Severity is not acceptable

There was a big splash on the internet about a news bit that ABC Good Morning America did on the Neurodiversity movement yesterday. I just listened to the clip. And read this woman’s response.

From what I understood, the slant of the news story is this: Its ok for Ari Ne’eman and other “high functioning autistics” to advocate for acceptance, but it is not ok to ask parents of “severely” affected children to stop seeking a “cure” from autism. Lots of bunny ears…sorry…the language is charged with meanings.

So, if my future kid is outwardly profoundly autistic, I have every right to want this kid cured instead of seeking for a better environment/culture for the child as s/he is. The ABC slant clearly said, well, fine enough for you guys who can talk and dress up in a suit, but if you cannot stand to wear suits (who does?) and cannot verbalize (maybe could type or use picture language instead), you need to be fixed.

ARRRGGHHHH.

The Autism Self Advocacy Network is incredible!

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5 Responses to “Severity is not acceptable”


  1. 1 amberpeace June 11, 2008 at 9:52 am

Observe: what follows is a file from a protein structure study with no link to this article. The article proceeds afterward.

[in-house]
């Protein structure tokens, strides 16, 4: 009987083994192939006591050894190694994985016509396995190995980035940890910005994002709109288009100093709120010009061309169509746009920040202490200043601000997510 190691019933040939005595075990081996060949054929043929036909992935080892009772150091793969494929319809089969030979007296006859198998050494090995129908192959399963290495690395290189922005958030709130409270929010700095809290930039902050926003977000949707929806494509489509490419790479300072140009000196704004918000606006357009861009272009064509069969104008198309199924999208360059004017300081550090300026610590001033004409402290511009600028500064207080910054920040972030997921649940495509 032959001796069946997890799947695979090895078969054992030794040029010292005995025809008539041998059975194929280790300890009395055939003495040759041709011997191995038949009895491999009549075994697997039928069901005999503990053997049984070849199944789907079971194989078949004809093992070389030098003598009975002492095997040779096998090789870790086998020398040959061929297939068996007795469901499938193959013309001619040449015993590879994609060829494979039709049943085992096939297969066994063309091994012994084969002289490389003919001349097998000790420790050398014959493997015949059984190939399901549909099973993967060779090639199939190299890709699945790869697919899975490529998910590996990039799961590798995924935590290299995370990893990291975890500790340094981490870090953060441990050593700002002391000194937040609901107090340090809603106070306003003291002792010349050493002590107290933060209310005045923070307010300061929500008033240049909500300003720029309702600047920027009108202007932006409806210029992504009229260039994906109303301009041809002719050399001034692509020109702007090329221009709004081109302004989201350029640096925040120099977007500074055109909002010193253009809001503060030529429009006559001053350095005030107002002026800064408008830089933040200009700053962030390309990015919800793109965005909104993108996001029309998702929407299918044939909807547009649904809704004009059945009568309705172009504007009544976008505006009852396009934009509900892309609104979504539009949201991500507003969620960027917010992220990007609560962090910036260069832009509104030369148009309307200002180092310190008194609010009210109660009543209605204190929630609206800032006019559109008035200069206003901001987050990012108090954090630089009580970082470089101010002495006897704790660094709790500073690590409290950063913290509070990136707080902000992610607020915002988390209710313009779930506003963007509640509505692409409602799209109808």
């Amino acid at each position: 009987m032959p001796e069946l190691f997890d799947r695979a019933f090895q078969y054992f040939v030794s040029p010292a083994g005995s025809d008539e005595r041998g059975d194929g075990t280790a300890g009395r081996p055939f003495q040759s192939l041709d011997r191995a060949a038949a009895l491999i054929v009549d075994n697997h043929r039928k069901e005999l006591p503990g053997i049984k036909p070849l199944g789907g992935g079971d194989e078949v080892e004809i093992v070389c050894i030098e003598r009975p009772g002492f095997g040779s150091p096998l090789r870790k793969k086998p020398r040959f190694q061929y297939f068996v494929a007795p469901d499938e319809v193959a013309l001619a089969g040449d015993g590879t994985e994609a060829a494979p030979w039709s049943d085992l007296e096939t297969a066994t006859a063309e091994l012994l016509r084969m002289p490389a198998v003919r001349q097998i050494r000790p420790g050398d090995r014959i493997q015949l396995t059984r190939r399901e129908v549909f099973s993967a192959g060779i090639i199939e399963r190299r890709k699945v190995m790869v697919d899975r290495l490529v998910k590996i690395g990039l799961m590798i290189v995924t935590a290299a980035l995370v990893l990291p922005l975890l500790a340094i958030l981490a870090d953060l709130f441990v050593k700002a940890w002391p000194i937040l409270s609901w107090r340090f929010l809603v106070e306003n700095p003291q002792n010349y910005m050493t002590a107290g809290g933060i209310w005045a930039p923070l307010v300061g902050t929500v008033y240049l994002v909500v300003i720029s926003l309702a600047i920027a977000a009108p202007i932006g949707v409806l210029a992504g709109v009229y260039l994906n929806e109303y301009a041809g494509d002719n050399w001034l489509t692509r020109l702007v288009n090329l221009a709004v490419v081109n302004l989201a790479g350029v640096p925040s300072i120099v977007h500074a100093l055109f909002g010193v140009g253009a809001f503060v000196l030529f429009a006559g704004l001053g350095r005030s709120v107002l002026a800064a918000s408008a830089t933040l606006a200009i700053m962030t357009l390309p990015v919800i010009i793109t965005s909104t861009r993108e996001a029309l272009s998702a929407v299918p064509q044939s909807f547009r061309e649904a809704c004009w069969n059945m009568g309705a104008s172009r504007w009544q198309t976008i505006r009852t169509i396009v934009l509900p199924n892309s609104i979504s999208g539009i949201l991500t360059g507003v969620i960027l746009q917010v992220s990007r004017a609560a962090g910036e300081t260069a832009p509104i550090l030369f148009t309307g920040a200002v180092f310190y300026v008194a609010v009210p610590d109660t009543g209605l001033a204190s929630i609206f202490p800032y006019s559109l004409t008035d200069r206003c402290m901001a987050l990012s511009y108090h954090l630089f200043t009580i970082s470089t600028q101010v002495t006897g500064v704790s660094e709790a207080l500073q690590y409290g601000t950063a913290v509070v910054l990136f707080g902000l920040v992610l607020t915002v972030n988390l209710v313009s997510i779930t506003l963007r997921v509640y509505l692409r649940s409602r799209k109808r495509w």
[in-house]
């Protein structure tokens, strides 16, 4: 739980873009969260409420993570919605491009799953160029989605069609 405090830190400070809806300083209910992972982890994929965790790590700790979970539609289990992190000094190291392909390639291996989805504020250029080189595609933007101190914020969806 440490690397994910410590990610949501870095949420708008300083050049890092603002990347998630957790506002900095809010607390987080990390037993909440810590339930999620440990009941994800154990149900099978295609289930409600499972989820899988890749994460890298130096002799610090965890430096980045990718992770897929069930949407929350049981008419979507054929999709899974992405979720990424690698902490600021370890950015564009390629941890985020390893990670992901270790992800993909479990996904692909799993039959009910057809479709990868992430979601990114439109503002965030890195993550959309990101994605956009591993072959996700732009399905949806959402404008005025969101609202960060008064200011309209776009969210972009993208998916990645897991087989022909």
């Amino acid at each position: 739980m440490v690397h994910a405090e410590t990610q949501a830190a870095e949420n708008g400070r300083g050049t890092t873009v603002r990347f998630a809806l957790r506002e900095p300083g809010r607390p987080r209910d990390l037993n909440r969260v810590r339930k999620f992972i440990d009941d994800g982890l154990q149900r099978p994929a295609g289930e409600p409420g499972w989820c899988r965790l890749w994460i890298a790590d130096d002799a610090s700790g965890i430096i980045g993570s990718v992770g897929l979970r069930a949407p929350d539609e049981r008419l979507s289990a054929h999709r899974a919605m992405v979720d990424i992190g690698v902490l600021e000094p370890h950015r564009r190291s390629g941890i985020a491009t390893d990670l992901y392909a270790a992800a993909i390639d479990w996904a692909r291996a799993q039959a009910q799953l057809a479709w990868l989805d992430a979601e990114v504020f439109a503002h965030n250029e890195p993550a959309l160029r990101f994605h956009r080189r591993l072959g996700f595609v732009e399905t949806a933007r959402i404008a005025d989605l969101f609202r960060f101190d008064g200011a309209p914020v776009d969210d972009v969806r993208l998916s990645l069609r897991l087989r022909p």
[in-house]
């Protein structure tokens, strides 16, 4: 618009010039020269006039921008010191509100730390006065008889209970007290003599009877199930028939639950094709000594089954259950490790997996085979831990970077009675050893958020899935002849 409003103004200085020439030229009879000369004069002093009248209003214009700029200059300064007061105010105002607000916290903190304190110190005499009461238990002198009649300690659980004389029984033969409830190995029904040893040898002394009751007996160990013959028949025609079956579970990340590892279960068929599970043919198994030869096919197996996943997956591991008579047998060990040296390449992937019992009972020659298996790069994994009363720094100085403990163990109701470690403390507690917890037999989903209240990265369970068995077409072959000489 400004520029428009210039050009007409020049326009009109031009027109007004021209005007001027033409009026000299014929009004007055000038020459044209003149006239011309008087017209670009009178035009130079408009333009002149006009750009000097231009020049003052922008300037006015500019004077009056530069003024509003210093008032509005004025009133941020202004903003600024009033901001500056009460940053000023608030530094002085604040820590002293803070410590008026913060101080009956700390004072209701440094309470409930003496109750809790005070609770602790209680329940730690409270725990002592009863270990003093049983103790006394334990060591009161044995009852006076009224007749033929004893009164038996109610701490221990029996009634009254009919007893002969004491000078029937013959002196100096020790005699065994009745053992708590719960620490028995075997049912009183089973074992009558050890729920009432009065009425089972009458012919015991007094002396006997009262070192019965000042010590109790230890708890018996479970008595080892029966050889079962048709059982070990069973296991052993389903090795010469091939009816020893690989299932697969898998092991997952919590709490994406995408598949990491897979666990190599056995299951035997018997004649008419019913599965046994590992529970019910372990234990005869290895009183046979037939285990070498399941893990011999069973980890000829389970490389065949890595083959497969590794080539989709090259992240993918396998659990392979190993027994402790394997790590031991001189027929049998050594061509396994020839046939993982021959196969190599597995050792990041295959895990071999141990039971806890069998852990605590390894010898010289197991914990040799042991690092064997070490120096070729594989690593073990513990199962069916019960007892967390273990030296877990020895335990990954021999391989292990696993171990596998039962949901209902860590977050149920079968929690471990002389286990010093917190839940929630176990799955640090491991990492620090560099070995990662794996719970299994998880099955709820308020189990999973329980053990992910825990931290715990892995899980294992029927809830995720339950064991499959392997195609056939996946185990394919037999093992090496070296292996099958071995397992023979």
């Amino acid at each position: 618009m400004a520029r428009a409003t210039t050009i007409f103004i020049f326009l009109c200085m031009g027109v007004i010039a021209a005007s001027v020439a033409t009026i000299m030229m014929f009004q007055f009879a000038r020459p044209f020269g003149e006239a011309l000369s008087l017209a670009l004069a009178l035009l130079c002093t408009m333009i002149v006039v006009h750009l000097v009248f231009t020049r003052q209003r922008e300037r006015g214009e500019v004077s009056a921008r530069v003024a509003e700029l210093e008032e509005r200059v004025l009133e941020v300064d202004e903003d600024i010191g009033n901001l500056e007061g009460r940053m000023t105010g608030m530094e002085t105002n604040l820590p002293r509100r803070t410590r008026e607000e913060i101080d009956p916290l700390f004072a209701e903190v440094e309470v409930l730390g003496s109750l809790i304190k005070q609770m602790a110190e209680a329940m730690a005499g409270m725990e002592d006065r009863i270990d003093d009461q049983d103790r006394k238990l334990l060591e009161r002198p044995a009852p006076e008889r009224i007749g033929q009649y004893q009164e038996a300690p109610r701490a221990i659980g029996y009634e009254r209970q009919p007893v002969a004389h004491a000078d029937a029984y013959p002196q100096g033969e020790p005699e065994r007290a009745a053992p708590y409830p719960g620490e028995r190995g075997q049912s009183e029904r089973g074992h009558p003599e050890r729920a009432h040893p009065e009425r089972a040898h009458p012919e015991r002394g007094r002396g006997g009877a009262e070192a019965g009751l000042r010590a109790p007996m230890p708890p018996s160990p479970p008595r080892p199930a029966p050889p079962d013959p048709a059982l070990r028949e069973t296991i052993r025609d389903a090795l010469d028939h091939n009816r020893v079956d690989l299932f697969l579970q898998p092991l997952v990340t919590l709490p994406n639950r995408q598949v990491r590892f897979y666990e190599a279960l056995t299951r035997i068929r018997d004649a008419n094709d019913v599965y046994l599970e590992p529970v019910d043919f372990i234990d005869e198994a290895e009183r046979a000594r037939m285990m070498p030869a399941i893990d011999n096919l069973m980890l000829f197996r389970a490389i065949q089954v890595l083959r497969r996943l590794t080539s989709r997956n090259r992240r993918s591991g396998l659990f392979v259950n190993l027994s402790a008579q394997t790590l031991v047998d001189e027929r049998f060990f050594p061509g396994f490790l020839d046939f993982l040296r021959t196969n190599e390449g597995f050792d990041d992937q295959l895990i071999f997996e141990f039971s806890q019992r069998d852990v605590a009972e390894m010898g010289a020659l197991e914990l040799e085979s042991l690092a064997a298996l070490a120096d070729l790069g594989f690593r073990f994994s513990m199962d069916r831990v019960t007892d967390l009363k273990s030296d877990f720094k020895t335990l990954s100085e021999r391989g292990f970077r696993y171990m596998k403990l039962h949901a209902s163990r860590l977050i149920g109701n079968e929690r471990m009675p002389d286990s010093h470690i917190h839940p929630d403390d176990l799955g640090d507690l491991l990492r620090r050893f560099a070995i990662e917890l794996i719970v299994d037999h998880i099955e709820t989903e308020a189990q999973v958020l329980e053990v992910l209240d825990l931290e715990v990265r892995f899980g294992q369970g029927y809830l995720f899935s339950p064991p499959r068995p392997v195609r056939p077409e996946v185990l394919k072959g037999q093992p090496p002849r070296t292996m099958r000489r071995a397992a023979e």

You need to do a post on what coping skills severly autistic people have developed, because you and a 10 year old are the only autistic people I know.

  2. 2 cbrunette June 11, 2008 at 9:56 am

    Good idea, Amber! I will work on a post this week. 🙂

  3. 3 agatha June 24, 2008 at 7:53 am

    I’d like some help with this. I have an autistic son who doesn’t use words very much, nor pecs, or sign, etc. I know it is VERY frustrating for him when he can’t communicate. Usually we can figure it out but sometimes not. Then he bites his arm to the point of bleeding, hits his head and cries.

    Also he will not eat and so uses a feeding tube.

    I don’t want a cure! I love him. He’s perfect. But obviously he’s not happy that I can’t totally understand him! What does the neurodiversity/acceptance movement recommend for us? He goes to therapy and LOVES it, and we work with him throughout the day using lots of techniques. He’s happy when we’re working on learning!

    I tend to be anti-ABA so I’m just asking how I can wrap my mind around this and not feel extremely sad about the horrible tantrums and self-injury!

  4. 4 Ari October 28, 2008 at 6:13 am

    Agatha: I don’t know your son specifically, but I’d be glad to chat with you and we can try and think together how to approach maximizing your son’s quality of life from a neurodiversity-friendly perspective, if you’re interested. My idea of the neurodiversity movement says that if we are not succeeding in fulfilling the needs of autistics like your son as well as those like me, we are failing in what we need to accomplish for the autistic community. Drop me an e-mail, if you are so inclined. I’m not always great with keeping current with correspondence, but I hope I can be a useful resource.

  5. 5 sandrar September 10, 2009 at 7:52 am

    Hi! I was surfing and found your blog post… nice! I love your blog. 🙂 Cheers! Sandra. R.


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